The General Biographical Dictionary:: Containing an Historical and Critical Account of the Lives and Writings of the Most Eminent Persons in Every Nation; Particularly the British and Irish; from the Earliest Accounts to the Present Time..

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J. Nichols and Son [and 29 others], 1816

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Page 405 - The Rubric in the book of Common Prayer, and the Canons of the church of England, so far as they relate to the Parochial Clergy, considered in a course of visitation sermons," 8vo; A volume of his " Sermons on several occasions
Page 48 - An act for the further security of his Majesty's person and the succession of the crown in the Protestant line, and for extinguishing the hopes of the pretended Prince of Wales, and all other pretenders, and their open and secret abettors...
Page 284 - Sathan are most certainly practised, and that the instruments thereof merits most severely to be punished : against the damnable opinions of two principally in our age, whereof the one called Scot, an Englishman, is not ashamed in public print to deny that there can be such a thing as witchcraft ; and so maintains the old error of the Sadducees in denying of spirits.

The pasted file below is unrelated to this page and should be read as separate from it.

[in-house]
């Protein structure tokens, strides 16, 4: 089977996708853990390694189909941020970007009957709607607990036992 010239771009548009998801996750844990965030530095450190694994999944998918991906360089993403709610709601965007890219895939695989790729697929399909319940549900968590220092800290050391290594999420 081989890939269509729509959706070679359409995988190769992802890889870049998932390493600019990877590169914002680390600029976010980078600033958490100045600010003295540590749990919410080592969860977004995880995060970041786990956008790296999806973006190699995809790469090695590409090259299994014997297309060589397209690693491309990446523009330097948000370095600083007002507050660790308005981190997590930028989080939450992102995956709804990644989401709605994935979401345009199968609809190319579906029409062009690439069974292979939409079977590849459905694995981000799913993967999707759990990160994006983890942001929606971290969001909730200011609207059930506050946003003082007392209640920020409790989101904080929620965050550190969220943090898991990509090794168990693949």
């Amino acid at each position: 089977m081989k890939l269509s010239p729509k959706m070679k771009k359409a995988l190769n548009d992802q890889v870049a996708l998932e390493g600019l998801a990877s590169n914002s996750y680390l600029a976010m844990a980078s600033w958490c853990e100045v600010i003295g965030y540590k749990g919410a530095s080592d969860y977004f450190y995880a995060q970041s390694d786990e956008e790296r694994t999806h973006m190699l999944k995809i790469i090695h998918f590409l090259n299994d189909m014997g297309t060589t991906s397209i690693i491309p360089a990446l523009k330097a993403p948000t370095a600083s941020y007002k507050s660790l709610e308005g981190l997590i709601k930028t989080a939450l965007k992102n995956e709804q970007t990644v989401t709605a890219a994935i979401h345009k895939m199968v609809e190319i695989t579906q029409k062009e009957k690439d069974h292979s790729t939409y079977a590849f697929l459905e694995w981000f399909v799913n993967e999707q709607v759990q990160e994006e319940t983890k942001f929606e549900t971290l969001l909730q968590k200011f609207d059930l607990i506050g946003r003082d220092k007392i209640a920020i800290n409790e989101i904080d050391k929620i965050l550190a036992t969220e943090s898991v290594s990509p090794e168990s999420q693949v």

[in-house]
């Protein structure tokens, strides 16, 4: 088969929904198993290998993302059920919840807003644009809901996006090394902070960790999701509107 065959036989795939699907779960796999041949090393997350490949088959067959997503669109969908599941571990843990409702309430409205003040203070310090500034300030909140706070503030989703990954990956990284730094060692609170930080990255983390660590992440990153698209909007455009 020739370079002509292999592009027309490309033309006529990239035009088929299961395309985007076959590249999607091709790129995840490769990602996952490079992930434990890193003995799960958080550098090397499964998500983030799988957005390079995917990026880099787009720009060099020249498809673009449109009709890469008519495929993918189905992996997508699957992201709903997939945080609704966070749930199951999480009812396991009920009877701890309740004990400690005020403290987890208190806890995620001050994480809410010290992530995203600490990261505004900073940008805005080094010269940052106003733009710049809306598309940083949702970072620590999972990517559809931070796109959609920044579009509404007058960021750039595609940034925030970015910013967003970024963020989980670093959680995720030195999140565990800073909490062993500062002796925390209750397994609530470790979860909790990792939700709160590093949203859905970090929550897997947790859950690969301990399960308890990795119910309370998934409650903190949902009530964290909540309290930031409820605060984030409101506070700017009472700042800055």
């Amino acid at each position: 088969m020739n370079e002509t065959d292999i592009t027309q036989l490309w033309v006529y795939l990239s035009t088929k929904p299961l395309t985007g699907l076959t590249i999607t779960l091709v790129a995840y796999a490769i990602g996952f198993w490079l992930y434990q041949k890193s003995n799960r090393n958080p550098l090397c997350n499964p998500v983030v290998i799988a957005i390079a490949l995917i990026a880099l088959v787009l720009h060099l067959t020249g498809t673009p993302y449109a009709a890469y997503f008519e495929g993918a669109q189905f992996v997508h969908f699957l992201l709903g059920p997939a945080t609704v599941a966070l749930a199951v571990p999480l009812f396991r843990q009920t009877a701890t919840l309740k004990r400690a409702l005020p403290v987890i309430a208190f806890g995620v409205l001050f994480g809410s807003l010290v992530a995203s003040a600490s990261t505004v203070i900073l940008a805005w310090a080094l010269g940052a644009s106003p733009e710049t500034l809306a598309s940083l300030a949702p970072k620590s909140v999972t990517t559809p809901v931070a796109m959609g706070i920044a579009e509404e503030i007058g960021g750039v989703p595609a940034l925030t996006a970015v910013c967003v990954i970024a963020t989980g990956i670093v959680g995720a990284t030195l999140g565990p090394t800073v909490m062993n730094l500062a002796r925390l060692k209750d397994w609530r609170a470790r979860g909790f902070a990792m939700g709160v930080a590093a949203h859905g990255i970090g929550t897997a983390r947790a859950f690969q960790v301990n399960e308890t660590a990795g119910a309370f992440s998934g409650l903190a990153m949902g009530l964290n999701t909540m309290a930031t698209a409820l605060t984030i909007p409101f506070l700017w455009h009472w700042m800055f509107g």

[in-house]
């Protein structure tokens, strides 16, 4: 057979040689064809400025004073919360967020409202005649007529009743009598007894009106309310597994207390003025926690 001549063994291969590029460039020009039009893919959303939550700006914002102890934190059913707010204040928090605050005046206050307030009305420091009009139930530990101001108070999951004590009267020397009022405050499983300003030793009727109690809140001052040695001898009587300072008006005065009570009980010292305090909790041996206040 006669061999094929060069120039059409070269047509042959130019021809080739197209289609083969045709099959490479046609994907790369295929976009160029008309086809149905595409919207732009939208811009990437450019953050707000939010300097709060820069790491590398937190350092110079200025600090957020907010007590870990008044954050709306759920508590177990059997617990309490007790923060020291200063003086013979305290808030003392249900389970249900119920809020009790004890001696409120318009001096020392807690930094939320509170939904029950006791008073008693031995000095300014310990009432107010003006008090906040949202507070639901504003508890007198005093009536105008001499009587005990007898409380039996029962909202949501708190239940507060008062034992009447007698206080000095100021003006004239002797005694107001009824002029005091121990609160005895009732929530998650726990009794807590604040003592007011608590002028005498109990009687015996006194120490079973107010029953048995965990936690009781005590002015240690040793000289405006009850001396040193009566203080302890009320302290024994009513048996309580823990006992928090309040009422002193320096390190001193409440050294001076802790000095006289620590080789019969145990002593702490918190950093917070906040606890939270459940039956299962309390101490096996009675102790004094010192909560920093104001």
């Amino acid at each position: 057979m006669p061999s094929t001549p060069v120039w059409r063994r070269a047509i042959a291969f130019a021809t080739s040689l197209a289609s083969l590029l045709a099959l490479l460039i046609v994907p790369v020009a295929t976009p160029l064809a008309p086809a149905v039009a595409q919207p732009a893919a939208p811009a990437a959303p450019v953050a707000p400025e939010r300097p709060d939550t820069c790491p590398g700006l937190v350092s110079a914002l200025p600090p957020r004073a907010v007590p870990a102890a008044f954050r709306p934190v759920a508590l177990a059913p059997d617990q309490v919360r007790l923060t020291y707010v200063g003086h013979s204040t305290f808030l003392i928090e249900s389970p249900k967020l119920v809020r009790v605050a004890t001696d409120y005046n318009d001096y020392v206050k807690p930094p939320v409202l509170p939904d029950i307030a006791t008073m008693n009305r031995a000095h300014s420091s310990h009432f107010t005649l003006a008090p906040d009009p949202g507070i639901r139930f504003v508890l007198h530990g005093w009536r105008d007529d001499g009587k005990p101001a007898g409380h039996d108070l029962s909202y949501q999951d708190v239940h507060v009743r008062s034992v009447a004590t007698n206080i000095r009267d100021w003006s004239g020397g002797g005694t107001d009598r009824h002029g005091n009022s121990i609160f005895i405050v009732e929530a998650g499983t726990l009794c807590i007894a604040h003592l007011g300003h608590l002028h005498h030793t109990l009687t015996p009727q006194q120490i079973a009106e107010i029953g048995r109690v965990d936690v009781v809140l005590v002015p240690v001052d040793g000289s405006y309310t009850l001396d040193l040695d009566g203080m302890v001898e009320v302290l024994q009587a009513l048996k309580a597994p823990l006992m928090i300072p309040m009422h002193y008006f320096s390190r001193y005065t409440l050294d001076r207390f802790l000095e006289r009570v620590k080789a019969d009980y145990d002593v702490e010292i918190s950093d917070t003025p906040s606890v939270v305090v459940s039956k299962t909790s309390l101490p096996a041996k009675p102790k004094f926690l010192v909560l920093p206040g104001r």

Page 442 - What woful stuff this madrigal would be, In some starv'd hackney sonneteer or me ! But let a lord once own the happy lines, How the wit brightens ! How the style refines Before his sacred name flies...
Page 26 - Rights of the Kingdom : or Customs of our Ancestors, Touching the Duty, Power, Election, or Succession of our Kings and Parliaments, our true Liberty, due Allegiance, three Estates, their Legislative Power, Original, Judicial, and Executive; with the Militia. Freely discussed through the British, Saxon, Norman Laws and Histories.
Page 371 - A parliament member, a justice of peace, At home a poor scarecrow, at London an asse, If lowsie is Lucy, as some volke miscalle it, Then Lucy is lowsie, whatever befall it. He thinks himself great...
Page 27 - Cromwell and his council having made " an ordinance for the better regulating and limiting the jurisdiction of the High Court of Chancery...
Page 37 - ... taste, literature, and gaiety, with considerable regret. He did not enjoy his retirement long, being cut off by a severe illness, Nov. 17, 1747, in his eightieth year. He was interred at Boulogne, with the following epitaph : " Sous ce tombeau git Le Sage, abattu Par le ciseau de la Parque importune : S'il ne fut pas ami de la Fortune, II fut toujours ami de la Vertu.
Page 331 - TABLE TALK : being the Discourses of John Selden Esq. ; or his Sence of various Matters of Weight and High Consequence relating especially to Religion and State.
Page 411 - Remarks on the Uses of the Definitive Article in the Greek Text of the New Testament.

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